Mark one off of the Summer Fun List 2013 -- the one that I made with our preschooler, not my get-stuff-done-around-the-house fun list. Today we went strawberry picking with our good friends, and wow! the strawberries are AWESOME!
The two of us picked nearly 7 lbs of berries, and G ate quite a few of his on the way home. We have so many and I know I want to try Strawberry Shortcake Scones
, but I also have a weak spot for good homemade strawberry jam. Now, it is not secret in my house that I hate water bath canning -- too much hot water, stress, and time pressure, and then you never can be sure your food won't spoil and kill you. Hello, botulism! We bought a chest freezer some years ago, and it is one of my favorite large appliances.
Why Can when you can Freeze? I freeze everything from casseroles to cakes to apple and pear sauce to sliced zucchini fresh from the garden. I have never made freezer jam before and today seemed like good day to try. Last year I bought several packets of Ball RealFruit Pectin for use with low or no-sugar jams. I used the recipe right off the back of the package, I already had a number of plastic Ball freezer 8 oz containers, and what household with a preschooler doesn't have unsweetened fruit juice? The longest part was chopping the strawberries -- the cooking was super fast.
Strawberry Freezer Jam -- adapted from Ball RealFruit Pectin Low Sugar Pectin package
2 cups fresh strawberries, chopped
1/3 cup unsweetened fruit juice (I used cranberry pomegranate)
1 pkg. Ball RealFruit Pectin Low or No-Sugar Needed Pectin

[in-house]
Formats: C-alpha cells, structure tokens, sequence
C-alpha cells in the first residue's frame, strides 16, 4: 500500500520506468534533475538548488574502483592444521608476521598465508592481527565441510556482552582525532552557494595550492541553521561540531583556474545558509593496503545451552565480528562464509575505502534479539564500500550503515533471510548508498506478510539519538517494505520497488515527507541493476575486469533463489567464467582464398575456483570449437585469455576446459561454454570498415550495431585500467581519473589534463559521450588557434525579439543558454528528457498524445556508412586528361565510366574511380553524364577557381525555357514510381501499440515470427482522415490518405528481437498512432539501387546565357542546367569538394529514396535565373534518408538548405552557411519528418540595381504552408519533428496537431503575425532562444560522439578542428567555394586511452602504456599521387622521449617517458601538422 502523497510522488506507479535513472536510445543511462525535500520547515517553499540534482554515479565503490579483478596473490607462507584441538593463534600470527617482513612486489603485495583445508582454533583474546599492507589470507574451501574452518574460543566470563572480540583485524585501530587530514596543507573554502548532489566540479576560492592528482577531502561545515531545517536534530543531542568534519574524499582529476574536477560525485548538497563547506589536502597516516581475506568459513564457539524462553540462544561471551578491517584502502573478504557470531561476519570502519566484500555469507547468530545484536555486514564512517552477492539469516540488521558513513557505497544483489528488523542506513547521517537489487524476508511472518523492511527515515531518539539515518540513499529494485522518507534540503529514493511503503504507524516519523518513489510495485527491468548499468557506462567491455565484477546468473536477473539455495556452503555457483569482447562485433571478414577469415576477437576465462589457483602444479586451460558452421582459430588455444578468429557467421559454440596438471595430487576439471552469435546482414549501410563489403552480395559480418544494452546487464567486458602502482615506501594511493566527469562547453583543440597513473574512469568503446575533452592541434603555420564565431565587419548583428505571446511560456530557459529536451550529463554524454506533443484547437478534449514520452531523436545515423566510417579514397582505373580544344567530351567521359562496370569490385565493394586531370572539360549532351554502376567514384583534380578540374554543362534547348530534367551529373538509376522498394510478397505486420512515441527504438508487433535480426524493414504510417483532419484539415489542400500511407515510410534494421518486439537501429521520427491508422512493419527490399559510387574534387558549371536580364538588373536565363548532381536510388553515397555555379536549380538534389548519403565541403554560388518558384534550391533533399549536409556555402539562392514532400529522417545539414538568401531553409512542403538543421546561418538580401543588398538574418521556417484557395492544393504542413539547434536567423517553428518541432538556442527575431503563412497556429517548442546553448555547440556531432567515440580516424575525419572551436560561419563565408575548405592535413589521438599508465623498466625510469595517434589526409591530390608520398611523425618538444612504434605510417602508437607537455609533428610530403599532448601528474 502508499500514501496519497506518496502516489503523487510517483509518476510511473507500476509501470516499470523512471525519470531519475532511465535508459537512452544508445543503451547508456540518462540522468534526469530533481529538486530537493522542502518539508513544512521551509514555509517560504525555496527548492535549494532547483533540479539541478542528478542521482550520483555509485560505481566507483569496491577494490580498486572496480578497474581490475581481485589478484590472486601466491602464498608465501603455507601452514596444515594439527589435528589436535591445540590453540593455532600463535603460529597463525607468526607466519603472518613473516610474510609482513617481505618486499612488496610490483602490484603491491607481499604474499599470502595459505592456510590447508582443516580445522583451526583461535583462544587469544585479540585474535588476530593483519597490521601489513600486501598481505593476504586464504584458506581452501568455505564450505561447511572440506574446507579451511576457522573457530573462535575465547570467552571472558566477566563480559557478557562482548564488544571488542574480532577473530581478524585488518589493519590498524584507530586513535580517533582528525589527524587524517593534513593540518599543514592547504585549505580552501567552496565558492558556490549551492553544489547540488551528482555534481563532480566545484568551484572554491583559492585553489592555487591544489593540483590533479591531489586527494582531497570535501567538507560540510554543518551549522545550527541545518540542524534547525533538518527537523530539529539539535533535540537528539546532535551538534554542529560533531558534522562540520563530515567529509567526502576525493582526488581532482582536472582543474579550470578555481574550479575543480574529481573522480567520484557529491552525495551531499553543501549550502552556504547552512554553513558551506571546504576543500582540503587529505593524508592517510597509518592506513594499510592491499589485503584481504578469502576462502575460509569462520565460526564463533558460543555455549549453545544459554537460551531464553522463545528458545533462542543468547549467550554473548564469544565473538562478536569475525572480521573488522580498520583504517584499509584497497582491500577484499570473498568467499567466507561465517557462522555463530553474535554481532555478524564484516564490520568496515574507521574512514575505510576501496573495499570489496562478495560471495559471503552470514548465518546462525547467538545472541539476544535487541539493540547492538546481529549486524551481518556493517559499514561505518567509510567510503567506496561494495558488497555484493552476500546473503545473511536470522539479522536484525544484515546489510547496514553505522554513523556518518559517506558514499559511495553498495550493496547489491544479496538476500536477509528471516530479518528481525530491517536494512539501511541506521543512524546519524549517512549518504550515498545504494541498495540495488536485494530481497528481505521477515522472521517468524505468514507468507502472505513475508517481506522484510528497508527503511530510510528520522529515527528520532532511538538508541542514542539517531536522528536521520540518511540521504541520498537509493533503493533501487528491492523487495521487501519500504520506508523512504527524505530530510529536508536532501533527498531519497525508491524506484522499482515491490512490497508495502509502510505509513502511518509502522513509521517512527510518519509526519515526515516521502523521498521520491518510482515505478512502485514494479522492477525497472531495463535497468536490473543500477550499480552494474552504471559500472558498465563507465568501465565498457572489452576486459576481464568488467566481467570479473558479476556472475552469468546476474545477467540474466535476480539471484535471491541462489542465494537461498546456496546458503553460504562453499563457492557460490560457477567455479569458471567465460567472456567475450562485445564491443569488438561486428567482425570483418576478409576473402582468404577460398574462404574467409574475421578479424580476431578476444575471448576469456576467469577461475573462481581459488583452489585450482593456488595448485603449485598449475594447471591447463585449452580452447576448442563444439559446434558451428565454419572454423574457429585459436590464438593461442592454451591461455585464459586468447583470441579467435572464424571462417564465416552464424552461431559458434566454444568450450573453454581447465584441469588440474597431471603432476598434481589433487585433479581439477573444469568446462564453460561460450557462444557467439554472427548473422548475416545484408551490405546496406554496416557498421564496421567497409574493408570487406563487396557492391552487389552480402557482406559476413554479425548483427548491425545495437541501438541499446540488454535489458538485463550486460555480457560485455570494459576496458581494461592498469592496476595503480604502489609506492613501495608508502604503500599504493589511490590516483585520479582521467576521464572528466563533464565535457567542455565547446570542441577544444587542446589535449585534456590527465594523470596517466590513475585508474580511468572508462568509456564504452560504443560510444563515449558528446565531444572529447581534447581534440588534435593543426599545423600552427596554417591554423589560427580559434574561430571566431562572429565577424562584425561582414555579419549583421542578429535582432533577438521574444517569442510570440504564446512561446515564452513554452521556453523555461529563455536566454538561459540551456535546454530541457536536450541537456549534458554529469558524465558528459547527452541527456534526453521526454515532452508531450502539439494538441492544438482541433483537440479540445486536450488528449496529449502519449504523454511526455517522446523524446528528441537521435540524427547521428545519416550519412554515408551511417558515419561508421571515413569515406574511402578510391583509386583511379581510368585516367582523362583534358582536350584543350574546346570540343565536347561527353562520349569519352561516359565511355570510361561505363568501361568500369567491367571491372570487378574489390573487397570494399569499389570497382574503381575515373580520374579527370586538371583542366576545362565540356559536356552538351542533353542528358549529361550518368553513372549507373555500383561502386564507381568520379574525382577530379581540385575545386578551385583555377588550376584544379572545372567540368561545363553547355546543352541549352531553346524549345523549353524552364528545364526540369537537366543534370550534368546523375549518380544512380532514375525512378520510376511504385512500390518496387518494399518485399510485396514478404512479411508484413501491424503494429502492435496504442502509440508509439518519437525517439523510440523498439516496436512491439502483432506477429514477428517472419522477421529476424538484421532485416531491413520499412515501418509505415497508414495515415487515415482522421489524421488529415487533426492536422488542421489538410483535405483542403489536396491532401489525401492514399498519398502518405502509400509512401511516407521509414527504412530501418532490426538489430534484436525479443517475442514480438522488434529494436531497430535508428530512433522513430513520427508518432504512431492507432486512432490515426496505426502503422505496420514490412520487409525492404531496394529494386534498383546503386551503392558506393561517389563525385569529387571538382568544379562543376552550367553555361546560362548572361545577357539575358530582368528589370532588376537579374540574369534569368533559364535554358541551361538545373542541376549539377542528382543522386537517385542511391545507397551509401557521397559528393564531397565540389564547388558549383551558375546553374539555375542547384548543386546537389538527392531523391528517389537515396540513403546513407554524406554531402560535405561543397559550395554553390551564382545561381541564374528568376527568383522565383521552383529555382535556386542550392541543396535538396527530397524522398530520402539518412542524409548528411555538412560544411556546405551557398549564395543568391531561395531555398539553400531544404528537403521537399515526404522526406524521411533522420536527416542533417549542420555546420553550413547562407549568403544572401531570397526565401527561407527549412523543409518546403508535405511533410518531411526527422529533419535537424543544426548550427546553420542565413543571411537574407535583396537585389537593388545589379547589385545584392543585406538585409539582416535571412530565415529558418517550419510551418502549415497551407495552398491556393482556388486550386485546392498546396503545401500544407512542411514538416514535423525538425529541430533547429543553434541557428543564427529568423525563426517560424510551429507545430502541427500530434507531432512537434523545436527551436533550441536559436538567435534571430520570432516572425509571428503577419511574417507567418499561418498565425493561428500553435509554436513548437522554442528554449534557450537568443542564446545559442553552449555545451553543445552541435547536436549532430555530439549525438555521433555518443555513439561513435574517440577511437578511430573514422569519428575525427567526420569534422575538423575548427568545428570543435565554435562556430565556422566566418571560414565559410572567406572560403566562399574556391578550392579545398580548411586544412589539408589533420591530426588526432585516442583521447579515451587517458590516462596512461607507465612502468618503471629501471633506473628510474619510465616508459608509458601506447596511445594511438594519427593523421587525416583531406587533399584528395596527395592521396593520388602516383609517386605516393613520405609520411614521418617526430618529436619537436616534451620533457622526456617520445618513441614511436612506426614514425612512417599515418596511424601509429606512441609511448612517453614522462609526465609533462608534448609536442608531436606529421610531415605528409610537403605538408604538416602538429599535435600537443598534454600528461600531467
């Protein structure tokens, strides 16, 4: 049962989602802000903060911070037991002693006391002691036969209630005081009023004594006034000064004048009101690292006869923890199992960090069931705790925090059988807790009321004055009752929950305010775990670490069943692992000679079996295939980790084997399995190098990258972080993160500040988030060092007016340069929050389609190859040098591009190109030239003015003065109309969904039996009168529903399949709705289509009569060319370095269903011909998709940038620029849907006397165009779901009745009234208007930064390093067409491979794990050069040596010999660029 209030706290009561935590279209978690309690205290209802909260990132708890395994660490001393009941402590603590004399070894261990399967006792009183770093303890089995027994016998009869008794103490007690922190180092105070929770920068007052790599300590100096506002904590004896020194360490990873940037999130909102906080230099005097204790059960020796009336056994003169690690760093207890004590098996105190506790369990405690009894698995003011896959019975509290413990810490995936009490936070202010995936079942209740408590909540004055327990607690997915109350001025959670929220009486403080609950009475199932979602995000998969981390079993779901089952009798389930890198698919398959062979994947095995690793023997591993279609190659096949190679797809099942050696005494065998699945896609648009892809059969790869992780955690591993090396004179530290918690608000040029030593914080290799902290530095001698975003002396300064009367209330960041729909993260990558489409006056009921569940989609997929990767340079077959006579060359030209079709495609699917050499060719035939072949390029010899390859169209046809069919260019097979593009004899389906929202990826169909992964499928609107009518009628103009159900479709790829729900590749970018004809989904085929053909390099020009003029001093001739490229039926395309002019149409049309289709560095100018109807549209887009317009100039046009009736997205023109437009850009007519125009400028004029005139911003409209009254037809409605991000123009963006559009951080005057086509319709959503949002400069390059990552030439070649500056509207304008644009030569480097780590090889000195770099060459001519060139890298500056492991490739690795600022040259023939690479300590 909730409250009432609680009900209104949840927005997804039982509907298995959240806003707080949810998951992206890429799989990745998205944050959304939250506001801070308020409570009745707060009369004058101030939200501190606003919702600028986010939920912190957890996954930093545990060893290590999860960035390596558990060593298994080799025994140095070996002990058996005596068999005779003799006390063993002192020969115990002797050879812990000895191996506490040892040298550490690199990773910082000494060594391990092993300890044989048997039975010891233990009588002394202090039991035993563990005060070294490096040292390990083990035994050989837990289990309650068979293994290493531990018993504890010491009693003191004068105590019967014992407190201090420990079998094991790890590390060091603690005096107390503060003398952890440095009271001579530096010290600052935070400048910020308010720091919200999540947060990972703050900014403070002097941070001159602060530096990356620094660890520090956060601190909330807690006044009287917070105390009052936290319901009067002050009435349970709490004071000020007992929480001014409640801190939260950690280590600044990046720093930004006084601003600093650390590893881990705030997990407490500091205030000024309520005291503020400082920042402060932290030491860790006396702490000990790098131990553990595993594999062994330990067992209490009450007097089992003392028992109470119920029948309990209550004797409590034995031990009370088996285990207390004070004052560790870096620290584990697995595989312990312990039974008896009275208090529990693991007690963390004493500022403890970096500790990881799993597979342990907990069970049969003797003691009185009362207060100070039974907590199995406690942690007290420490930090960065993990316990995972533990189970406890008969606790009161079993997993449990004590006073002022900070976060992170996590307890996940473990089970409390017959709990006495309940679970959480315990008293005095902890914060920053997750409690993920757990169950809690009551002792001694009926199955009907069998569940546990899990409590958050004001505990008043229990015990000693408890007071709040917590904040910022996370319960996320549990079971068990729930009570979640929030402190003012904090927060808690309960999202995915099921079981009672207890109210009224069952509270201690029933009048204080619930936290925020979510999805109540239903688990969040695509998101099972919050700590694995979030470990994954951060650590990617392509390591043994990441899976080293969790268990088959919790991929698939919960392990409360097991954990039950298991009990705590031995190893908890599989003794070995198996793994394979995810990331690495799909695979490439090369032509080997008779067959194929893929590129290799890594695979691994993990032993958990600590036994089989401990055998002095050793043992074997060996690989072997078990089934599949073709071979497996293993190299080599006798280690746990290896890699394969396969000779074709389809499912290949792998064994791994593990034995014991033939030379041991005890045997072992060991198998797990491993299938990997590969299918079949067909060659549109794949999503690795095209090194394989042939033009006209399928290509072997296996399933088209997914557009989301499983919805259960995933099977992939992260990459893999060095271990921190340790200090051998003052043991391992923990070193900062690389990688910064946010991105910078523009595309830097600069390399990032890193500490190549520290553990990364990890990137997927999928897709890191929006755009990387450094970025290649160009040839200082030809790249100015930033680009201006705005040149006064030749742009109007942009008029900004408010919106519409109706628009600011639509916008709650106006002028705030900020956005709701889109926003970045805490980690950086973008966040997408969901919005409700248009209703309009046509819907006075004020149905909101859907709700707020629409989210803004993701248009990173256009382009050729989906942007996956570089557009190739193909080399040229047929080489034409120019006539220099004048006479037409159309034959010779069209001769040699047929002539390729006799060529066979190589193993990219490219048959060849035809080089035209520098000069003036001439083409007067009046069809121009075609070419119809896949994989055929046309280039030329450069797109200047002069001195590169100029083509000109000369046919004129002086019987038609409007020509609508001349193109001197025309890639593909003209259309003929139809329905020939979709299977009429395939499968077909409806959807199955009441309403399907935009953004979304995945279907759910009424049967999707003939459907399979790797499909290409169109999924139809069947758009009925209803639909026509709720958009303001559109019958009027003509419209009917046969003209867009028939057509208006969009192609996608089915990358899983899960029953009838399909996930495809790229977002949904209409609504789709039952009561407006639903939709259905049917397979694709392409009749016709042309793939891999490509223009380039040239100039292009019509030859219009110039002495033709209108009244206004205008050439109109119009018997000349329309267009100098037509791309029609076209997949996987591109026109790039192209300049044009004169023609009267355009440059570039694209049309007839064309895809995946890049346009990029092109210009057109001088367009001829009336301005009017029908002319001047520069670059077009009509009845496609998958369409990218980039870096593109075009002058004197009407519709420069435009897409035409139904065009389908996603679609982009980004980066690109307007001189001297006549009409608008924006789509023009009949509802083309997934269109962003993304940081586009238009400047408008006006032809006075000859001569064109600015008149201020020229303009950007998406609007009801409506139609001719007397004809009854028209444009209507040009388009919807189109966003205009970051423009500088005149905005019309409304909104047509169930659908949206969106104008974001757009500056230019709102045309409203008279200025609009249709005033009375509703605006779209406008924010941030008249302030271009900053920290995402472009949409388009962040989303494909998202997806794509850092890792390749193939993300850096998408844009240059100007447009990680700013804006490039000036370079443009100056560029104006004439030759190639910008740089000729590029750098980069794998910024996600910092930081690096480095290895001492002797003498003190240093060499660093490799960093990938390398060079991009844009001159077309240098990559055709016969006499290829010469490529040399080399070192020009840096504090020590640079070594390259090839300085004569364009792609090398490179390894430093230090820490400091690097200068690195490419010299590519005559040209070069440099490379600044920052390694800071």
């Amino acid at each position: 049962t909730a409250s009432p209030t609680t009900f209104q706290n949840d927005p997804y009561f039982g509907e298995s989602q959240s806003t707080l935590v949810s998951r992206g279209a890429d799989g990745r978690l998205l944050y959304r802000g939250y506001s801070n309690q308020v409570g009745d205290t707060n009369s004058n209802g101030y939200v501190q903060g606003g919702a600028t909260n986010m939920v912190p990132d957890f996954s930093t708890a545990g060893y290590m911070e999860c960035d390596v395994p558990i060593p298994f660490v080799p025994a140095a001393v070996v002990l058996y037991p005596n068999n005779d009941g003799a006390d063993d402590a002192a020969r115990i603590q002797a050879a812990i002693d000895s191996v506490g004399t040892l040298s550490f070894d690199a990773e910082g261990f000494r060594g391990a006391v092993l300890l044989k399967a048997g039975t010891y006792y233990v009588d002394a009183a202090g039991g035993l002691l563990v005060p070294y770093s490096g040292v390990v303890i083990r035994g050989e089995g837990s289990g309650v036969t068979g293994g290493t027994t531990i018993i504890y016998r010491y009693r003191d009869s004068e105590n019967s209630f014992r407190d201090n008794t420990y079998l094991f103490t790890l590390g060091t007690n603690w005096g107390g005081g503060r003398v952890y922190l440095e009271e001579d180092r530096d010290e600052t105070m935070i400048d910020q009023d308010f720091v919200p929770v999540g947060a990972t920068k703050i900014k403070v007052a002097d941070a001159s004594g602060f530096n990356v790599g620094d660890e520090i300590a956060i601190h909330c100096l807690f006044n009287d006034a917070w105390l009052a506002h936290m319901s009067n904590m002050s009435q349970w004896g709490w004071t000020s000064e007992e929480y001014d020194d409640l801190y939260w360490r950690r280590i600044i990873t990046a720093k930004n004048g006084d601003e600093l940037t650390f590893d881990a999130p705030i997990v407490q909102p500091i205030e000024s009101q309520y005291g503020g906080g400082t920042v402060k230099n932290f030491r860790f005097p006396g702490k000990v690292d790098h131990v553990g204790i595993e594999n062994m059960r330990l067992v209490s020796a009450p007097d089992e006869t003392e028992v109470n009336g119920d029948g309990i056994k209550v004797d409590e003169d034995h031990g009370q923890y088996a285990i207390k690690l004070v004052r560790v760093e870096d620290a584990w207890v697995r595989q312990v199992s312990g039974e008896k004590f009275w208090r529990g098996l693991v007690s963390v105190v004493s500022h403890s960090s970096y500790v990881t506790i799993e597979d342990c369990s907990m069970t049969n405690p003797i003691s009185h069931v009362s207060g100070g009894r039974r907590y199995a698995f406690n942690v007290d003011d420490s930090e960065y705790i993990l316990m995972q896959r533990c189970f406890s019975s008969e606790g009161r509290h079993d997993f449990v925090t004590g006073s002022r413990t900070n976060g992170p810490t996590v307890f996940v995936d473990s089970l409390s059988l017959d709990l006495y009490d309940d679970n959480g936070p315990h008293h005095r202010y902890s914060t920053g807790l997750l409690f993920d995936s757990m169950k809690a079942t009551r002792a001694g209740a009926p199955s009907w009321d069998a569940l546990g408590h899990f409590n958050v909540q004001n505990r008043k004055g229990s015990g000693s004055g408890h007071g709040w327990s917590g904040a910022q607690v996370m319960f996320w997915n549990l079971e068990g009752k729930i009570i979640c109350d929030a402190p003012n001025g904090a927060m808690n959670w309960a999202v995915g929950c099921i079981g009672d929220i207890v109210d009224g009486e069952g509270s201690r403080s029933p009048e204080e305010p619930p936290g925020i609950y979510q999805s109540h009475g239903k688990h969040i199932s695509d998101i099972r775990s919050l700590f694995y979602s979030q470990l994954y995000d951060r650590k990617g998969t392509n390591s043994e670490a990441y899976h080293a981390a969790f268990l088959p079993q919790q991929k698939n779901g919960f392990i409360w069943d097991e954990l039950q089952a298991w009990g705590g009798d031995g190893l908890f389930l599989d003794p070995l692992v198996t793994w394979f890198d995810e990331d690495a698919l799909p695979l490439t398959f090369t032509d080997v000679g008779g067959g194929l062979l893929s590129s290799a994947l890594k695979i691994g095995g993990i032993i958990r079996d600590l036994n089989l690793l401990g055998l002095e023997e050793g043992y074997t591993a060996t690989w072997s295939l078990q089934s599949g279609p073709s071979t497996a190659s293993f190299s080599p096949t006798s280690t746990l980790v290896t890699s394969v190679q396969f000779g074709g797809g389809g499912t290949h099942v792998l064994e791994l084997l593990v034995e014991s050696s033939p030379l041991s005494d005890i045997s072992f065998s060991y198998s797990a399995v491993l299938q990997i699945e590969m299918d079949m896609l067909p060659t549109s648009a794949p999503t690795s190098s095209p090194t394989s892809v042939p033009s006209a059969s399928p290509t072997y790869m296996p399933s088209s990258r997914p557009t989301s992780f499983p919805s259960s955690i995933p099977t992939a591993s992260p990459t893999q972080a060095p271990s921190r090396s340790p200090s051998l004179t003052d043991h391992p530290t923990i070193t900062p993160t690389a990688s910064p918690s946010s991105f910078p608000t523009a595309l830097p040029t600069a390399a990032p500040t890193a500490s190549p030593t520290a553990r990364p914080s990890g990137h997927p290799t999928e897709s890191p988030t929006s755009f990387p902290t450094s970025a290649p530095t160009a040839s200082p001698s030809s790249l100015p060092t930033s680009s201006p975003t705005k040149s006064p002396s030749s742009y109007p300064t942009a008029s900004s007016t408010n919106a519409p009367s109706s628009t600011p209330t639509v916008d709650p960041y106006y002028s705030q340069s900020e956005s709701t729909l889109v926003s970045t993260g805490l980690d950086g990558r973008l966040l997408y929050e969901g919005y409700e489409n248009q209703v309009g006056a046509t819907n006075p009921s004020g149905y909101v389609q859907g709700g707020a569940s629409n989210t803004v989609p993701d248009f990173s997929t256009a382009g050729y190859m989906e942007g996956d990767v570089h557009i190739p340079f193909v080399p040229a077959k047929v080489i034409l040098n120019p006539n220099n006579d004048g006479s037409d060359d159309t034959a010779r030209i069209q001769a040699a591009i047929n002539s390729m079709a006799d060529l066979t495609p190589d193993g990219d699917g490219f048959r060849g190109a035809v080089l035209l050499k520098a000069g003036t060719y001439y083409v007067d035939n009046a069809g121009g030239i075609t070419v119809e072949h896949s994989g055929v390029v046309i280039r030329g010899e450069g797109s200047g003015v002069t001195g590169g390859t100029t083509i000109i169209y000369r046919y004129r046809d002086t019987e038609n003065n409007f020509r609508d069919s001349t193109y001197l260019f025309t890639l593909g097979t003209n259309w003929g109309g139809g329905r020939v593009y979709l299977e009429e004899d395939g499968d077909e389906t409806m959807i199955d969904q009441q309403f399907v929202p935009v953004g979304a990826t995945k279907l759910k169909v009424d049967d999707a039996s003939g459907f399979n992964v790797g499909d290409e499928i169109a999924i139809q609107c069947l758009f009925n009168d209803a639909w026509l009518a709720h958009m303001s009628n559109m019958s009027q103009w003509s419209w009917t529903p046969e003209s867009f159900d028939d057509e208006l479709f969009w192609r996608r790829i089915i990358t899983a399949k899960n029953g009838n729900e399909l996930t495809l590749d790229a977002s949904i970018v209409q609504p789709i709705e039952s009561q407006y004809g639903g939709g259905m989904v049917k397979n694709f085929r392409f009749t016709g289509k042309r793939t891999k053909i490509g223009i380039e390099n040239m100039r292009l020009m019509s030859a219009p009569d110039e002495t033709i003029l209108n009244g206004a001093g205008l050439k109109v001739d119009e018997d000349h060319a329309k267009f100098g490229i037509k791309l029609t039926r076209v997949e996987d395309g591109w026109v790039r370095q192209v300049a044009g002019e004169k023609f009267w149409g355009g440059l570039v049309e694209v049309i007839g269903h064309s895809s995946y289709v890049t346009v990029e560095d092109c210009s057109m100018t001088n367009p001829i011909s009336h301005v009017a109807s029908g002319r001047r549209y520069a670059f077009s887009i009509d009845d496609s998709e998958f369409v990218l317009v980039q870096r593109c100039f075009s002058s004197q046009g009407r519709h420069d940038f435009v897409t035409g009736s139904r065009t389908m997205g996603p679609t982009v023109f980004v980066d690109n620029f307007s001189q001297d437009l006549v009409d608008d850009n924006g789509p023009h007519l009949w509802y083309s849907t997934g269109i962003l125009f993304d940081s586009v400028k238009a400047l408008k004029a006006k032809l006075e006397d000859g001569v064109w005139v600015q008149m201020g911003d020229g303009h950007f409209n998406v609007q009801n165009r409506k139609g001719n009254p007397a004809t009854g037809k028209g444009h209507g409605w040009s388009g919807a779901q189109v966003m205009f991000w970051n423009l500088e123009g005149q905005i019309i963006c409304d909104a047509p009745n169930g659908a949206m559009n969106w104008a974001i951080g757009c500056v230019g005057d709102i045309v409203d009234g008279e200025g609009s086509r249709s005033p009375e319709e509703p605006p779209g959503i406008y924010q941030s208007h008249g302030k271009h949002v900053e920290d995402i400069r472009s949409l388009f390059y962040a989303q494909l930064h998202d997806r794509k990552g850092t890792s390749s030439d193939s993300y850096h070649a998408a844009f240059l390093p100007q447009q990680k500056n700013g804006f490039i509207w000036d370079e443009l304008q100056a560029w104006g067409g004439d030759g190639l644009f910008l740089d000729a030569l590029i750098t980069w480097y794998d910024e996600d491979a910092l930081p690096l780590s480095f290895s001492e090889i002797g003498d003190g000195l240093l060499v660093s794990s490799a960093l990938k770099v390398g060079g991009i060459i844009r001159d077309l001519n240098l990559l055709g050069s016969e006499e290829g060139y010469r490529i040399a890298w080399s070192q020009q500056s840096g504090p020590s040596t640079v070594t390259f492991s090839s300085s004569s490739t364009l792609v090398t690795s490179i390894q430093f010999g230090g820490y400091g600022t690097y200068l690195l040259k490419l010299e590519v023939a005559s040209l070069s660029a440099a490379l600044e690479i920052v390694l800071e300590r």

1/2 cup sugar or honey
Combine strawberries and fruit juice in a 6 quart pot (I used by enameled cast iron dutch oven -- the heating is so even in this pot, the jam cooked up super quick). Add pectin. Bring to a rolling boil over HIGH heat, stirring constantly. You want the jam to keep bubbling even though you are stirring. Keep stirring!
Add sugar, all the while stirring. Let the jam mixture keep boiling (as you keep stirring). Cook for 1 minute. Turn off heat and remove pan from hot burner. Ladle jam into freezer-proof jam jars (I used the plastic ones Ball makes just for this purpose). Let cool for 30 minutes (room temp), then put in refrigerator for up to 3 weeks, or the freezer for 3 months. If putting in the freezer, let thaw before serving. Makes 2 (8 oz.) half pints.
As the weather heats up we tend to eat outside more than we eat in. Eating alfresco
is one of life's simple pleasures, and I am game for eating on our deck, the neighbor's back porch, at the park, on a bench at a zoo, or sitting in a camp chair during lunch break at a dig. Something about eating outside makes food taste better, or maybe with fewer distractions we notice the taste of food more. This weekend we found ourselves at two different potlucks in two different venues. One was hosted by a colleague, where all food was inside, and we ate on the back porch. The second was hosted by our church was a large gathering, and food was served on folding tables under tents. All options were available for the first potluck since refrigeration or an oven were available. Not so for the second -- knew whatever I made would have to be stable at room temp for a good while. I poured over my stand-by recipes in cookbooks and on the web. I made two very different, but equally tasty, side dishes. Unfortunately, I did not think to take pictures of either, but trust me they looked as good as they tasted!